Each morning, on the R-Train from Bay Ridge Avenue to Atlantic Barclays, I used to see a pair of twin girls. They sat there calmly and close to each other. Completely identical. The same light brown, warm-toned hair that was tied back in a ponytail. The same expression of adolescent curiosity on their faces which was framed by a soft jaw line that began by their ears and pleasantly converged to a neat tip on their chin. The curvy, baroque ornaments formed by their lips and twirled up into nostrils and to me seemed the most sublime I had ever seen--like anime characters. They wore the same purple corduroy trousers and the same white cotton blouse that emphasized a skinny physique made endearingly disproportionate by growth spurts of their extremities. They wore the same backpack. It was colorful and had an innumerable amount of zippers and compartments. Each of the twins looked around the car. Each filling their half of this whole that is two.
Seeing the twin girls began to become a welcome occurrence. At my office, I worked alone. There was no one whose thoughts I was able to guess and no one who’d guess mine. While toiling away in my cubicle, I would sometimes wonder how it would be to have a twin--someone who gets you, not because they can relate to what you are thinking, but because with them you form a whole. True understanding--not imitation.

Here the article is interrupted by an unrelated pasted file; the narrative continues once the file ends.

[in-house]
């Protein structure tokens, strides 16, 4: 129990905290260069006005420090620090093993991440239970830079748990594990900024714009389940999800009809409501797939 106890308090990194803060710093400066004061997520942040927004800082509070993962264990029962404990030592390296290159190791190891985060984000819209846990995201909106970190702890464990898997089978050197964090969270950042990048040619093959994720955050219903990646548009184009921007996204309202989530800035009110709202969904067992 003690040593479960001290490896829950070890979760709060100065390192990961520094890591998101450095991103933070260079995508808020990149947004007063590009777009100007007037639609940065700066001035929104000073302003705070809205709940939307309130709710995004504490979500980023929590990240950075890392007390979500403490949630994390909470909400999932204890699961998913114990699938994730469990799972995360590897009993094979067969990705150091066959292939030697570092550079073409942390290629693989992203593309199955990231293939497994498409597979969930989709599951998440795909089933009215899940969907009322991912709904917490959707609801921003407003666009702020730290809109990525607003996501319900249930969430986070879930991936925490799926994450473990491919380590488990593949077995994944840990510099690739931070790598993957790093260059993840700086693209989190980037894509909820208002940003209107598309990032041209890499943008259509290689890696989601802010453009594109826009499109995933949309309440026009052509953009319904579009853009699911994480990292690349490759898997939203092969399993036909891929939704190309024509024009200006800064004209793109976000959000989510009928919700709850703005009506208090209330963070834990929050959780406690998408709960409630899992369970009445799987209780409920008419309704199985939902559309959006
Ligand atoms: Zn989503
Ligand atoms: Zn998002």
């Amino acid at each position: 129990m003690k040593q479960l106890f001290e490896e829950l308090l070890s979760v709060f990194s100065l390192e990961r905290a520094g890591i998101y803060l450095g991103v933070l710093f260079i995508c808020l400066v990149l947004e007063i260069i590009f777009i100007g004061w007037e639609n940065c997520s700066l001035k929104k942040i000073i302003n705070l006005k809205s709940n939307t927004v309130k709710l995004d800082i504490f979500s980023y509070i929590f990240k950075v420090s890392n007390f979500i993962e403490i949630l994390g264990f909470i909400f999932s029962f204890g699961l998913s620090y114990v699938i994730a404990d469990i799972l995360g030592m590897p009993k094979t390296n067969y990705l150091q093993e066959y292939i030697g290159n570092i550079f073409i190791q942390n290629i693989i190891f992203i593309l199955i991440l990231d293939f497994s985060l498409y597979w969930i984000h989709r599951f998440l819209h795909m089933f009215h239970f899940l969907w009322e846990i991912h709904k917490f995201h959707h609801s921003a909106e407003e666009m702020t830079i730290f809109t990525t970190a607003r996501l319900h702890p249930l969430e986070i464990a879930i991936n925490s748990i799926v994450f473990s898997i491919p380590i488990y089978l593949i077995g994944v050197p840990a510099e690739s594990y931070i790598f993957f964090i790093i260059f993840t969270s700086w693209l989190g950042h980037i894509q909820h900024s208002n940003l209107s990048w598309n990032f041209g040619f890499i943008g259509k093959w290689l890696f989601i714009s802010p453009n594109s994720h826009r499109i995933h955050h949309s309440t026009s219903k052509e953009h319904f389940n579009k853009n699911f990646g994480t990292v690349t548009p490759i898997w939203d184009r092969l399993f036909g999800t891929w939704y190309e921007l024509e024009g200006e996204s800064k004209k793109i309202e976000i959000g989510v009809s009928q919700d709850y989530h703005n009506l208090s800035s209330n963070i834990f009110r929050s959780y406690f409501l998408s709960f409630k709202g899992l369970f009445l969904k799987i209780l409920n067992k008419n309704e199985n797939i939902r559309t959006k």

One morning, the twins didn’t show up. The next morning, the same thing. And the morning after that. Must have been a bad flu, I thought. But even the week after, they still were not to be seen. Morning after morning I would check a different set of cars. In the front, in the back, in the middle. What had happened? Had they moved? Another week went by. On the train ride, I tried to recall my memories of them. Had there been a sign they would disappear? And another week. Work became more stressful and accelerated time so that my mind was caught by other things; annoying, burdensome things from the time before I had first seen the twin girls.
Then, one day, maybe a year after they stopped appearing on the train, I got on the R-Train and jumped a little. There was a girl sitting in one of three seats by the door who looked like the twins--but then again, not. I sat down a little away from her so as to not raise suspicion and tried to steal glances to make sure. It must be one of the twins. Or not? This girl had long, unkempt hair, was chubbier than they had been and seemed not quite alright. She appeared very sad and dejected and carried more the features of a grown, sorrowful woman. Heavier and darker than the light demeanor of the twin girls. But there was something in her movements that reminded me of them: the way she withstood the jolt of the stopping and starting train, how she looked out of the window at the people on the platform. At one point, she lifted her head to make sure she hadn’t missed her stop. She looked around and noticed me looking at her. I was paralyzed. It was her. It was the twin!
The shock was so great, my eyes began to water. As I tried to calm my breathing and maintain my composure, I restrained my tumbling thoughts to stay shallow. I didn’t dare to let them fall to the question: Where is the other?
I got off at the next stop, Prospect Avenue, and after the train had left the station, I hid behind a steel beam and cried a little. Eventually, I calmed down. I switched to the Brooklyn-bound platform and made my way home again. When I got home, I called my office and quit.